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Elise

at Pleasance Courtyard

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Elise will leave you eager to find out more about its neglected heroine

Image of Elise

When the Beat generation are discussed, if Elise Cowen is mentioned at all, it’s usually as an afterthought. Despite her participation in the movement and her skill as a poet, her early death and the lack of physical work she left behind means that her contribution is too often minimised to being merely a confidante of Ginsberg. Dixie Fried Theatre, in association with Bristol Spotlights, have created a play that challenges this, centreing the life and work of their heroine.

Elise is set in the aftermath of her death, with friends and lovers meeting as they participate in interviews. It’s a convenient structure, if a little contrived, and Amelia Paltridge and Guy Woods give touching performances as Elise’s close friends Joyce Johnson and Leo Skir, while Jess Garlick is excellent as slightly distant ex-girlfriend Carol and Harry Petty reliably loathsome as Elise’s callous professor and former fling. His misogynistic outpourings make him easy to hate, but the play’s concern with how its heroine was treated isn’t limited to one man.

Displaying a sharp awareness of the ways in which the heroes of the Beat movement also exploited women, the play raises the issue of whether the apparently “free” lifestyle of its devotees was actually a better option, an idea most sharply doubted by the relatively conventional Carol. Listening to Elise’s experiences, the audience is likely to be sympathetic to Joyce’s need to blame her friend’s suicide on her mistreatment by men, but the play wisely decides against trying to offer any simple explanation for Elise’s actions, focussing instead on the reactions of those she has left behind.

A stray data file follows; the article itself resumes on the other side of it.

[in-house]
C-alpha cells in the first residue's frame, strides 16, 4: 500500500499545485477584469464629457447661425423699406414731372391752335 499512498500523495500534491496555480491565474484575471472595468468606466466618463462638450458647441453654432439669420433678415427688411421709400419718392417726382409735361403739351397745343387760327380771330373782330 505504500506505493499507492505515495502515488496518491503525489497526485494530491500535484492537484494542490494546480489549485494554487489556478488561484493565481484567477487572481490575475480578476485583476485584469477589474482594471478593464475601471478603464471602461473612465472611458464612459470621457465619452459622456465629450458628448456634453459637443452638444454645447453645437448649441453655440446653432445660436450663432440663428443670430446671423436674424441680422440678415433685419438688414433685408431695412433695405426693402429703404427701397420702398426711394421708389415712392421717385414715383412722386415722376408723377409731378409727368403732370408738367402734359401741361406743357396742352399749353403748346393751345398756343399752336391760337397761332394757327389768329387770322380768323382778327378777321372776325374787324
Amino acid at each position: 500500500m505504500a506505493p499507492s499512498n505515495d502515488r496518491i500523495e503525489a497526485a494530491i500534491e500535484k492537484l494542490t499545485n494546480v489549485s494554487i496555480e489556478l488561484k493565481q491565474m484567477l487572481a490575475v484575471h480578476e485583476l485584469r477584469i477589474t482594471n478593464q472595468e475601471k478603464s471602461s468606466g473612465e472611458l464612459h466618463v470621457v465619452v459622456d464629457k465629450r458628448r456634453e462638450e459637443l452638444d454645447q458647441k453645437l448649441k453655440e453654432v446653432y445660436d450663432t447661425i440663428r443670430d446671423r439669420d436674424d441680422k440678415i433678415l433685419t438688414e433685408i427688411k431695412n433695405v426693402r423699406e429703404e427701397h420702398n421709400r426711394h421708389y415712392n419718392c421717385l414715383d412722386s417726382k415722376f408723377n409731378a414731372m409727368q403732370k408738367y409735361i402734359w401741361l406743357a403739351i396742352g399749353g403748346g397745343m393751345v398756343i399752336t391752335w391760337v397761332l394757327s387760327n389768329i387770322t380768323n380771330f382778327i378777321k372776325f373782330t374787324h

Some parts are overly melodramatic, with one too many revelations tearfully delivered onstage and a lot of storming around, but this is arguably suited to the temperaments of the characters. Other parts of the play, particularly the details of Elise and her ex-girlfriend’s relationship, are moving in their precision and emotional resonance. The set is plain and effective; remnants of poems are scattered on the floor, with just the essentials – period furntiture, books and whisky – to give a sense of an interior. The accents are often distracting rather than convincing, but the costumes are lovely, all black roll-necks and muted browns.

As her companions comfort each other and argue, fragments of Elise’s writing are read aloud by a disembodied voice. The technique works to emphasise her absence, but also sacrifices something of the immediacy of her poems – it would have possibly been nice to have had them simply read aloud by an actor onstage, to have heard a little more of what Elise had to say for herself, a little more bluntly. But, of course, the lack of her literary legacy is a crucial part of her story and of her tragedy; uncomfortable with what the poems showed of their daughter, her parents ensured her writing was burned after her death, with only one notebook surviving.

Elise is flawed but full of potential; an interesting play about a fascinating figure. The play may hopefully spark a new surge of interest in its subject, whose experiences seem particularly relevant to current discussions about gender, relationships and power imbalances. Viewers will leave the performance glad to have been made aware of Elise Cowen, if downcast at the ending of her story.